Carol Vorderman's Maths Report
08 Aug 2011
There's some good stuff in Carol Vorderman's report and I particularly like the idea of copying the English Language/English Literature idea in order to separate arithmetic and numeracy from more advanced mathematical concepts.
It will be interesting to see whether the criticism of Key Stage 2 SATS will sound the death knell for these increasingly beleaguered and unloved tests.
However we have been here before. Sir Mike Tomlinson warned years ago that GCSE maths and English failed to provide functional numeracy and literacy. The subsequent reforms for Diplomas, and the associated requirement that all pupils needed to pass at Functional Skills to gain the Diploma, would have sorted out this problem. But the current government has allowed the Diplomas to wither on the vine.
Additionally the last Labour government abandoned its earlier pledge to require all students to achieve functional skills in maths and English to achieve a grade C at GCSE. This was a missed opportunity.
The full Vorderman report is available here: www.conservatives.com/News/News_stories/2011/08/~/media/Files/Downloadable%20Files/Vorderman%20maths%20report.ashx
In his foreword, Education Secretary, Michale Gove, welcomes the report but does not comment specifically on the recommendation that maths SATs should be abolished.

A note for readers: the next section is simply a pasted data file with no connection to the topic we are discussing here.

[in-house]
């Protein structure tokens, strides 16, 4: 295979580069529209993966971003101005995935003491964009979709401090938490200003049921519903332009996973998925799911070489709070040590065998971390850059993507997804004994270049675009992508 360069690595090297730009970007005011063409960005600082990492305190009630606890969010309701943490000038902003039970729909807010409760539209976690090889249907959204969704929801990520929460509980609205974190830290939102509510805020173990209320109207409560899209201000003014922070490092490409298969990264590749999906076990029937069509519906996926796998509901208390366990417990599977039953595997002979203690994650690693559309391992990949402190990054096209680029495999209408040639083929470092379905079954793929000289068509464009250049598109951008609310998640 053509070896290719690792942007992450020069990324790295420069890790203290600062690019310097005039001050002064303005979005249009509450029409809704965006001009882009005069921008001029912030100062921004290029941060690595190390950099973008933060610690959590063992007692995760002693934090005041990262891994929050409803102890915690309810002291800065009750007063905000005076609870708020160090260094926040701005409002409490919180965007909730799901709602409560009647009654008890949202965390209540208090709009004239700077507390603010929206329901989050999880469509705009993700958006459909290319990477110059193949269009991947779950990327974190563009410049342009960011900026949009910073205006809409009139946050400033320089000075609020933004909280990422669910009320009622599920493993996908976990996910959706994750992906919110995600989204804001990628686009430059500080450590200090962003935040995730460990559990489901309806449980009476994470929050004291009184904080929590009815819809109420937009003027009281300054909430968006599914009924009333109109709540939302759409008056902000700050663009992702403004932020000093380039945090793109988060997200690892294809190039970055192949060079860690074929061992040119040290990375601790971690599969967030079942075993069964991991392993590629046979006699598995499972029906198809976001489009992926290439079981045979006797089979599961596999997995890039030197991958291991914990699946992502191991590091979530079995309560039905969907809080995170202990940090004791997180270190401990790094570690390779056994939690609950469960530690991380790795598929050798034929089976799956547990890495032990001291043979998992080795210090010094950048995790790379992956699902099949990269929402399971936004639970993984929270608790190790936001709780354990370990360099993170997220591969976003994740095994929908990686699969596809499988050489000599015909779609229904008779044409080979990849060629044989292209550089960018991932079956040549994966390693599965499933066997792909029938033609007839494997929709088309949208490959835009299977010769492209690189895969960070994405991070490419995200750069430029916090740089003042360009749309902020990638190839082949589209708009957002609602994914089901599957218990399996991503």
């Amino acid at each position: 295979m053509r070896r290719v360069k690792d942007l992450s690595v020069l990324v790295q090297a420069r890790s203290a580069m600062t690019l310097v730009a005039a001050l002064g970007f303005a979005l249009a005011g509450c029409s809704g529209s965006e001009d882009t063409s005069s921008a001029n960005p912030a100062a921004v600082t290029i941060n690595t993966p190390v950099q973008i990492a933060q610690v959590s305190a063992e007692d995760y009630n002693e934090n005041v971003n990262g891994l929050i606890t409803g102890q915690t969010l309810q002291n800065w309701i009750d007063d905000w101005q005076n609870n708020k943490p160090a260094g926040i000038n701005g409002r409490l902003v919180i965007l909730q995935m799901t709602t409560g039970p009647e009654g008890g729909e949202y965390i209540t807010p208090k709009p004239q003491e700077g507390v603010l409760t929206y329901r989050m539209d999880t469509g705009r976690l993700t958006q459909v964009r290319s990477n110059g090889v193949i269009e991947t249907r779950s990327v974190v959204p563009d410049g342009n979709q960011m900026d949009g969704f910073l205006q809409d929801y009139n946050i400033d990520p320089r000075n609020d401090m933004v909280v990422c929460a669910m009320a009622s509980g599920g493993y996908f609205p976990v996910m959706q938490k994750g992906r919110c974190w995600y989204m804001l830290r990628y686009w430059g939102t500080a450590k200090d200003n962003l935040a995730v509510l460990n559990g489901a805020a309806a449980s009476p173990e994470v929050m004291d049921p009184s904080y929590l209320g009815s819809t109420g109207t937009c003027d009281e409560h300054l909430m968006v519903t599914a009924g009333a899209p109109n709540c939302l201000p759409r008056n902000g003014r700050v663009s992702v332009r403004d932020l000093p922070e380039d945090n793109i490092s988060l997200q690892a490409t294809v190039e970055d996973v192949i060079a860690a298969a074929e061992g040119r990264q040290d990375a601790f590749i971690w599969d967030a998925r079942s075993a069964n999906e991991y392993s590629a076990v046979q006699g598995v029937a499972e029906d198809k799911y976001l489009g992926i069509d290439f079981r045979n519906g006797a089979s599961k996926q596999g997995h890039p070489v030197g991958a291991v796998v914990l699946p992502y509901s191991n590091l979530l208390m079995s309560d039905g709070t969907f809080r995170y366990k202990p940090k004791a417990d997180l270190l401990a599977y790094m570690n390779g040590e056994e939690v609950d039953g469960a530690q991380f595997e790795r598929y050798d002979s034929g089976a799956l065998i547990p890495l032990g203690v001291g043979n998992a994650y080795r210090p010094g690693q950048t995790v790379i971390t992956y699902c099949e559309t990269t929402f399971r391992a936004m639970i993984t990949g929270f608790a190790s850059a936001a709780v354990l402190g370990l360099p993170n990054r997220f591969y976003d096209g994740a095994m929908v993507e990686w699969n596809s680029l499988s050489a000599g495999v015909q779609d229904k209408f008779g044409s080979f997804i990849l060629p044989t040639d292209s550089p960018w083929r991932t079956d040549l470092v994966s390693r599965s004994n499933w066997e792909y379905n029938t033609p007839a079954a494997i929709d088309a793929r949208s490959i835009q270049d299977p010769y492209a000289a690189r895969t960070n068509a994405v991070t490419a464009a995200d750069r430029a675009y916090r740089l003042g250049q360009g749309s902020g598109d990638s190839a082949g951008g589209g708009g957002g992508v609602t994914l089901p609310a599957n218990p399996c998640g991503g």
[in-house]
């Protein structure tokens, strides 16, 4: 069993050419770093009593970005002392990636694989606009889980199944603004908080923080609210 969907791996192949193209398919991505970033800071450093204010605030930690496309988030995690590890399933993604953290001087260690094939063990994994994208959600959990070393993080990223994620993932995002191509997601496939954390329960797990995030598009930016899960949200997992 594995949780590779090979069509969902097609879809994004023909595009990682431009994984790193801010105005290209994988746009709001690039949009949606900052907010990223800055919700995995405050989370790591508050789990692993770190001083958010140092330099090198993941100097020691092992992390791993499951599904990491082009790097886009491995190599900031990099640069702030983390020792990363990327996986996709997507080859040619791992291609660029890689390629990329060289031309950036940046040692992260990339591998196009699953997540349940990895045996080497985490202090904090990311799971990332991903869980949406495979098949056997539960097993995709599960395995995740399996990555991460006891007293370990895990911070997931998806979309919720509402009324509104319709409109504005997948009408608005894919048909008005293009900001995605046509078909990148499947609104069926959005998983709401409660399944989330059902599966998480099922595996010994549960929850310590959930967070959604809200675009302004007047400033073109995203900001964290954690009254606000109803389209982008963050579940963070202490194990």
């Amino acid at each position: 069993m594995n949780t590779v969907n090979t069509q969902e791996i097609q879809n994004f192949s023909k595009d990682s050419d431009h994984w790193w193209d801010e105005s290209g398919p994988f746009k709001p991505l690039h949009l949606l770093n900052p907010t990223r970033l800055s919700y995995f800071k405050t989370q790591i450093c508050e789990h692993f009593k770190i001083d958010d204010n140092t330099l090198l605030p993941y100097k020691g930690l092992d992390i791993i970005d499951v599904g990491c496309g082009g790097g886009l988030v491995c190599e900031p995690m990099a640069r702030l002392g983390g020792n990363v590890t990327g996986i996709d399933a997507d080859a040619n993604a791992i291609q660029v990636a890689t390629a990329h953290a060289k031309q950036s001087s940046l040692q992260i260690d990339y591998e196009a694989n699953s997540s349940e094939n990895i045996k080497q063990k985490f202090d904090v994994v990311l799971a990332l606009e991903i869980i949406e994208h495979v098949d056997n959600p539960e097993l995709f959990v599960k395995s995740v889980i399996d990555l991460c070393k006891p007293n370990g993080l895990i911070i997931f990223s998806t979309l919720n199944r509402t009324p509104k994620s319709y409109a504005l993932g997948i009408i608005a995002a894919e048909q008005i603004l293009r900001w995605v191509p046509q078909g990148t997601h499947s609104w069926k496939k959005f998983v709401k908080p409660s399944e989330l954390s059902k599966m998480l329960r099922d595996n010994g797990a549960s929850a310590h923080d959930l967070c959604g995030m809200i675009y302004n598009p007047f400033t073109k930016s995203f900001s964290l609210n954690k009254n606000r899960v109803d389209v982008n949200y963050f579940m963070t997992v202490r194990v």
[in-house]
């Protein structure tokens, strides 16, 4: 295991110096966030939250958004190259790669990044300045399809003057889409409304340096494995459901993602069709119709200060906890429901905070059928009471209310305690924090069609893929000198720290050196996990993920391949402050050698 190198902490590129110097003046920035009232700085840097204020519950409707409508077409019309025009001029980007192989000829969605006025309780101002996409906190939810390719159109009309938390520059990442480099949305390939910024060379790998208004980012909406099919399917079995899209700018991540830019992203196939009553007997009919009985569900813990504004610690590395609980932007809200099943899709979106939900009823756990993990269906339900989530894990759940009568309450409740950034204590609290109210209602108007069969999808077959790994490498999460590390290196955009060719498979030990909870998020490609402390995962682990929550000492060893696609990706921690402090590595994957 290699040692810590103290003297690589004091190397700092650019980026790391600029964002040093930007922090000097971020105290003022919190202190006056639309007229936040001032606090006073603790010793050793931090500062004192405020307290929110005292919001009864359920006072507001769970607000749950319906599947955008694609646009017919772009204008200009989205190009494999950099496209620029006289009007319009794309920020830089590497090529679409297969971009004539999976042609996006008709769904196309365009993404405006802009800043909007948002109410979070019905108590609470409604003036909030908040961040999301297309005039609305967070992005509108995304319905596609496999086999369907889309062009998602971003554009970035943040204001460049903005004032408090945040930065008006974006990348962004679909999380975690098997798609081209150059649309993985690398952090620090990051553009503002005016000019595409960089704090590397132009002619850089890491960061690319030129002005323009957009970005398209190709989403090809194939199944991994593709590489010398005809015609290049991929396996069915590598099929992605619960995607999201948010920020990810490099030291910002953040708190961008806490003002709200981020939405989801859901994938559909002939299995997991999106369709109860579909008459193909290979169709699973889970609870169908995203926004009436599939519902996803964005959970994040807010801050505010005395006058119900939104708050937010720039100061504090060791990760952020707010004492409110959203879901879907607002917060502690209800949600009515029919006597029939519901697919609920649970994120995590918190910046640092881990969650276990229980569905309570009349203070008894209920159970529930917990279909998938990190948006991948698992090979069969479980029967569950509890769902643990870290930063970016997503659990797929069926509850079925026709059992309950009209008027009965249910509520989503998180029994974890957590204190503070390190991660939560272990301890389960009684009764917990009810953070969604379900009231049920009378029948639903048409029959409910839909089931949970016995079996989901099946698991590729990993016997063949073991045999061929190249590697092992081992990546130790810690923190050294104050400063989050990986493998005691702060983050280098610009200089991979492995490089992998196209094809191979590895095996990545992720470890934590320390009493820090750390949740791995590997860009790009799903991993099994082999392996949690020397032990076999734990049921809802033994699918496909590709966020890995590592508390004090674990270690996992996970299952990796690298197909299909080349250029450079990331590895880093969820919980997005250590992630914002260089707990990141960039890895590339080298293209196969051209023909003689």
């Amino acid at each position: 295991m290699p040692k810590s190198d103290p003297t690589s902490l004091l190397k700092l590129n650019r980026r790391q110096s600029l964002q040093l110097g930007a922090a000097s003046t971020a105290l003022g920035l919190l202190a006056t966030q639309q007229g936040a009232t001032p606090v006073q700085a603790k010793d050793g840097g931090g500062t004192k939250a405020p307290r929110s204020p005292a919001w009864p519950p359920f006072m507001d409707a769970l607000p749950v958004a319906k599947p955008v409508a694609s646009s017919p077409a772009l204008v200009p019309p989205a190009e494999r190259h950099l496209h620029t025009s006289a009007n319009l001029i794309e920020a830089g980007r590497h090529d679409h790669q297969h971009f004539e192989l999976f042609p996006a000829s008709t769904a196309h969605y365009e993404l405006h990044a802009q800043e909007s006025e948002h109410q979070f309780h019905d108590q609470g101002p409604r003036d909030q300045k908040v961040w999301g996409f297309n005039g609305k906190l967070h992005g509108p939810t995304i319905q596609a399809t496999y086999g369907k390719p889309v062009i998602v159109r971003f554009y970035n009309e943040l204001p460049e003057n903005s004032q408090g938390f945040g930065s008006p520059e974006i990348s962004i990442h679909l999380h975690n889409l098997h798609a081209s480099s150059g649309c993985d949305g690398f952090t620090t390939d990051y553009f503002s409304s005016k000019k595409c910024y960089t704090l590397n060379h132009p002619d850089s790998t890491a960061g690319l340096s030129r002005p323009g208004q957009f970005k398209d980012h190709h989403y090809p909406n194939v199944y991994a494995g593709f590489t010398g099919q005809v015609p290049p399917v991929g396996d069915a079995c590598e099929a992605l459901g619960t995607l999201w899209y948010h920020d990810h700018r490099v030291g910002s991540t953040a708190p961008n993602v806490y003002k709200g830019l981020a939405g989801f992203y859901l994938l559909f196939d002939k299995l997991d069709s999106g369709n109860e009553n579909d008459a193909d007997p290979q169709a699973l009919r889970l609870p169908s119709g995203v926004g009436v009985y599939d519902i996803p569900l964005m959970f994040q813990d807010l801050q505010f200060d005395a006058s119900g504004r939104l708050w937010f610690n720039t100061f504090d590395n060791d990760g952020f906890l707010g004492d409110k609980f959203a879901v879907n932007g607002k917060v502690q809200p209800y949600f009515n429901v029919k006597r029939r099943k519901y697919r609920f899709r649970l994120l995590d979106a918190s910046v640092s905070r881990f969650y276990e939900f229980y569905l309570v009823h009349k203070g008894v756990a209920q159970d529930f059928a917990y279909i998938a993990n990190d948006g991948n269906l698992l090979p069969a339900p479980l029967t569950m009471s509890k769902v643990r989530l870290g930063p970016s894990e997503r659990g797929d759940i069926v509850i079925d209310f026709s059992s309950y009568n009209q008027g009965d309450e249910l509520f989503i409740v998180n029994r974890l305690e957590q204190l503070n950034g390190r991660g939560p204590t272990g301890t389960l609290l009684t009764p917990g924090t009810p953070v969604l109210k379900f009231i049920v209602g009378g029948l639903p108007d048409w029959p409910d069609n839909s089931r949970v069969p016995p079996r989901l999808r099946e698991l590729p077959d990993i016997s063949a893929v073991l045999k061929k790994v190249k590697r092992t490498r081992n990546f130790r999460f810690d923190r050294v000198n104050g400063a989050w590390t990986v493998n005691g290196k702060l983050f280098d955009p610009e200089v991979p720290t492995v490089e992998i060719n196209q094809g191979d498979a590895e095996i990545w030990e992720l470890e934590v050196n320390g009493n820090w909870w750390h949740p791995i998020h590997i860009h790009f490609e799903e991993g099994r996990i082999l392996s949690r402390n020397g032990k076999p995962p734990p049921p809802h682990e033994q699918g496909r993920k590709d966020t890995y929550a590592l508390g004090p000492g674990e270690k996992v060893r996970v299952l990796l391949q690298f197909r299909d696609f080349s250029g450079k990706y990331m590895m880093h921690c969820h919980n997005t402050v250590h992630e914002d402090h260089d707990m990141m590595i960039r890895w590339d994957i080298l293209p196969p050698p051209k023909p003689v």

- It is essential for us to consider all young people and much greater attention needs to be paid to those students (nearly half of each cohort) who currently are deemed to ‘fail’ mathematics at age 16. We believe that it is largely the system which fails those students. We must recognise that their requirements are different from those of the top 15% who currently go on to study mathematics to a more advanced level.
- The mathematics subject knowledge of primary school teachers and new trainees urgently needs to be improved.
- The Key Stage 2 National Test (SAT) in its current form should end. Research has suggested that most schools focus their mathematics education for a minimum of two terms on teaching to the test due to league table pressures: thus, SATs can actually depress mathematical standards.
- We are advising a radical change in mathematics education from the age of 14 to 18 with two critical recommendations. The first involves fundamental changes to GCSE. The first recommendation is that the present GCSE Mathematics system should be replaced by one offering two GCSEs (as exists for English Language and English Literature) as soon as possible.The second is that there should be some form of compulsory mathematics education for all students to the age of 18.
The BBC news report on the story is here: www.bbc.co.uk/news/education-14437665